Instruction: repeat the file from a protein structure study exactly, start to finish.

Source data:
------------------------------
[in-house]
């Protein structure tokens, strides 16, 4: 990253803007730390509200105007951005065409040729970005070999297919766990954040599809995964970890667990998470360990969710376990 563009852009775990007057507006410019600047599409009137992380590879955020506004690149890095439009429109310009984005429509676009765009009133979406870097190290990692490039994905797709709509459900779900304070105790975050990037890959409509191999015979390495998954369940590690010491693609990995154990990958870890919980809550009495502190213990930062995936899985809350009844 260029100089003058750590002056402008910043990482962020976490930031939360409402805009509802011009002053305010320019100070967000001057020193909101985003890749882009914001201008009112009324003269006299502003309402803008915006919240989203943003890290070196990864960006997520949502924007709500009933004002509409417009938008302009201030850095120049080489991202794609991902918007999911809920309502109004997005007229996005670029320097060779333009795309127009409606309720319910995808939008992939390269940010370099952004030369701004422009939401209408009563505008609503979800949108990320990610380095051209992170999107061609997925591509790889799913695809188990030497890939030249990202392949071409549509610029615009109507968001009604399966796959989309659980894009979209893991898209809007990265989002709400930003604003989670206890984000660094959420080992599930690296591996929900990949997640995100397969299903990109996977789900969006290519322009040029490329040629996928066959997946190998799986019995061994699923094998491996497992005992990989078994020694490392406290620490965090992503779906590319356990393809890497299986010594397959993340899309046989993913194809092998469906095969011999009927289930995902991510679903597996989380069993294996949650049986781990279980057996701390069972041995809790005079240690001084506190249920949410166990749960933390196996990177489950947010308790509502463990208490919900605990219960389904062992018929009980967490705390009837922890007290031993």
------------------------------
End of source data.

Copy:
[in-house]
């Protein structure tokens, strides 16, 4: 990253803007730390509200105007951005065409040729970005070999297919766990954040599809995964970890667990998470360990969710376990 563009852009775990007057507006410019600047599409009137992380590879955020506004690149890095439009429109310009984005429509676009765009009133979406870097190290990692490039994905797709709509459900779900304070105790975050990037890959409509191999015979390495998954369940590690010491693609990995154990990958870890919980809550009495502190213990930062995936899985809350009844 260029100089003058750590002056402008910043990482962020976490930031939360409402805009509802011009002053305010320019100070967000001057020193909101985003890749882009914001201008009112009324003269006299502003309402803008915006919240989203943003890290070196990864960006997520949502924007709500009933004002509409417009938008302009201030850095120049080489991202794609991902918007999911809920309502109004997005007229996005670029320097060779333009795309127009409606309720319910995808939008992939390269940010370099952004030369701004422009939401209408009563505008609503979800949108990320990610380095051209992170999107061609997925591509790889799913695809188990030497890939030249990202392949071409549509610029615009109507968001009604399966796959989309659980894009979209893991898209809007990265989002709400930003604003989670206890984000660094959420080992599930690296591996929900990949997640995100397969299903990109996977789900969006290519322009040029490329040629996928066959997946190998799986019995061994699923094998491996497992005992990989078994020694490392406290620490965090992503779906590319356990393809890497299986010594397959993340899309046989993913194809092998469906095969011999009927289930995902991510679903597996989380069993294996949650049986781990279980057996701390069972041995809790005079240690001084506190249920949410166990749960933390196996990177489950947010308790509502463990208490919900605990219960389904062992018929009980967490705390009837922890007290031993």